Joint Chiefs of Staff chairman General Joseph Dunford said the Pentagon will wait until it is issued a new order to implement President Donald Trump’s decision to ban transgenders from serving in the US military.
There will be “no modifications to the current policy until the President’s direction has been received by the Secretary of Defence and the Secretary has issued implementation guidelines”, Dunford wrote in a memo to the military on Thursday.
“In the meantime, we will continue to treat all of our personnel with respect,” Dunford wrote, adding, “As importantly, given the current fight and the challenges we face, we will all remain focused on accomplishing our assigned missions.”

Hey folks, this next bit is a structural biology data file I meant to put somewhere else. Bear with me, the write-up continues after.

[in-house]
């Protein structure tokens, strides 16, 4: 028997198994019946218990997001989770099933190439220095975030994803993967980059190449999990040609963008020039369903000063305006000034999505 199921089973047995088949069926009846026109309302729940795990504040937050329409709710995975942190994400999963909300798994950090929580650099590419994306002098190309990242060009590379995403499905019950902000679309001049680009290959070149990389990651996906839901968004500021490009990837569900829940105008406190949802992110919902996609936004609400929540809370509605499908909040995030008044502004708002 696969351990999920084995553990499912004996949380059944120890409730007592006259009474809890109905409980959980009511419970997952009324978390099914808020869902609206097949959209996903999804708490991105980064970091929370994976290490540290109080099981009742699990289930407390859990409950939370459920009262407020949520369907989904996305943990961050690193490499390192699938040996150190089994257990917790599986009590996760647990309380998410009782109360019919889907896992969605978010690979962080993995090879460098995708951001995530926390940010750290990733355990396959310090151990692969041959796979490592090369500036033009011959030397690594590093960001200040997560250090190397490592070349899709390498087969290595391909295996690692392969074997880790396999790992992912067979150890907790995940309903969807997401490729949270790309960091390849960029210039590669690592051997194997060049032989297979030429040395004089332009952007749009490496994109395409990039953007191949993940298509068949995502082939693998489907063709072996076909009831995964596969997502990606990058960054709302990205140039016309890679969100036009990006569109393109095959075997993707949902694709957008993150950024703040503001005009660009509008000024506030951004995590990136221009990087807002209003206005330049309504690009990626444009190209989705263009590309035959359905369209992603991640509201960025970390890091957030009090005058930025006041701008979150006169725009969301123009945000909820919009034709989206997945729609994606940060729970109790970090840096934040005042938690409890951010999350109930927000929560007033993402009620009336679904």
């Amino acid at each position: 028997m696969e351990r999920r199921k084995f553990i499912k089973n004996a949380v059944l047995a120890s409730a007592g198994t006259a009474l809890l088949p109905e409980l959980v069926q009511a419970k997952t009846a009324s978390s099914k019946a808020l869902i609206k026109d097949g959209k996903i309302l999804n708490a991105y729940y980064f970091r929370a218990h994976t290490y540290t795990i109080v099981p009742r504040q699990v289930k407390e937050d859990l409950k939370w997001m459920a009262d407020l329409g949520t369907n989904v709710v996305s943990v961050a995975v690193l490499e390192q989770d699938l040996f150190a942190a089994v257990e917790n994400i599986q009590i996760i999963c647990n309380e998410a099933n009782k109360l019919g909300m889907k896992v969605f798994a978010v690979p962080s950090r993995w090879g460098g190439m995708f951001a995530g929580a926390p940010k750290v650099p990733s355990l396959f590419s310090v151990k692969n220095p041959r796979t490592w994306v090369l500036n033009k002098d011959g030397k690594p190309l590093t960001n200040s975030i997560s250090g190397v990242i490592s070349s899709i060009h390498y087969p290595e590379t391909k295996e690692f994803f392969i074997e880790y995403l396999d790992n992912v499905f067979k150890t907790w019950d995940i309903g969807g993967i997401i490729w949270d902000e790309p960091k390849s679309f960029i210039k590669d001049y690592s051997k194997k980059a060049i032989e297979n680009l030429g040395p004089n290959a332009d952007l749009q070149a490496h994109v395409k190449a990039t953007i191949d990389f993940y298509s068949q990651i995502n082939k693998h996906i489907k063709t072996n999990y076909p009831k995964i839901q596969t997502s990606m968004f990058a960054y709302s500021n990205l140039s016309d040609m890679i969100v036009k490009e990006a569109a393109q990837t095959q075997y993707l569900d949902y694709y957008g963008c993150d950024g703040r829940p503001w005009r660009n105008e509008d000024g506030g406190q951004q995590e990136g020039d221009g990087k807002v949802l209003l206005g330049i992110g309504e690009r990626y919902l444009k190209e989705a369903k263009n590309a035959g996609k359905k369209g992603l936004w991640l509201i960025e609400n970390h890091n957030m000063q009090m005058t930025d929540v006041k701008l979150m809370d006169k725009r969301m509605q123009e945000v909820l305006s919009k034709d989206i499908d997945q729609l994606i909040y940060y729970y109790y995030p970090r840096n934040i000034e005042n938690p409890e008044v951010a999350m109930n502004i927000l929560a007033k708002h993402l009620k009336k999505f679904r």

Trump on Wednesday announced on Twitter his decision to prohibit transgenders from serving “in any capacity” in the US Armed Forces, after having consulted with his “generals and military experts”, reports Efe news.
“Our military must be focused on decisive and overwhelming victory and cannot be burdened with the tremendous medical costs and disruption that transgender in the military would entail,” the President tweeted.
On Thursday, hundreds of demonstrators gathered in New York City, Washington, San Francisco and Portland to protest the ban.
The demonstrators carried anti-Trump signs and faced the White House as they chanted “Trans rights are human rights”.
Service in the US military was opened to transsexuals in June 2016 on Obama’s orders.
It is estimated that some 6,600 transgenders are serving in the Armed Forces, but their future in the military – along with the benefits they receive from their military service – is in limbo after Trump’s announcement.